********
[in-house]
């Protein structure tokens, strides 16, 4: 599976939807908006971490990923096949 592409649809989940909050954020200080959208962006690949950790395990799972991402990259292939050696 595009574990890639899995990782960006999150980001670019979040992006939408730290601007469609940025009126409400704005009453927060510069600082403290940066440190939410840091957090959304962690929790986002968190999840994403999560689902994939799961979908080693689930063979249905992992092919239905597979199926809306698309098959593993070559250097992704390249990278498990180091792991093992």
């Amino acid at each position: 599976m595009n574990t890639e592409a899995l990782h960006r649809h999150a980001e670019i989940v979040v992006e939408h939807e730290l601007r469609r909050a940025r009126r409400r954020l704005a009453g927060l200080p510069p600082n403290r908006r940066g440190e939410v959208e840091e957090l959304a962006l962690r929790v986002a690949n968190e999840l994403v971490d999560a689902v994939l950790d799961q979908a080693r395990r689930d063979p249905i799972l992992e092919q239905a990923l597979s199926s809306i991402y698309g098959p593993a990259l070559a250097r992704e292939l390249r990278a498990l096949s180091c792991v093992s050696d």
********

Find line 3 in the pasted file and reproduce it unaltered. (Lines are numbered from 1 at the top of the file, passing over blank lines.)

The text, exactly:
């Amino acid at each position: 599976m595009n574990t890639e592409a899995l990782h960006r649809h999150a980001e670019i989940v979040v992006e939408h939807e730290l601007r469609r909050a940025r009126r409400r954020l704005a009453g927060l200080p510069p600082n403290r908006r940066g440190e939410v959208e840091e957090l959304a962006l962690r929790v986002a690949n968190e999840l994403v971490d999560a689902v994939l950790d799961q979908a080693r395990r689930d063979p249905i799972l992992e092919q239905a990923l597979s199926s809306i991402y698309g098959p593993a990259l070559a250097r992704e292939l390249r990278a498990l096949s180091c792991v093992s050696d």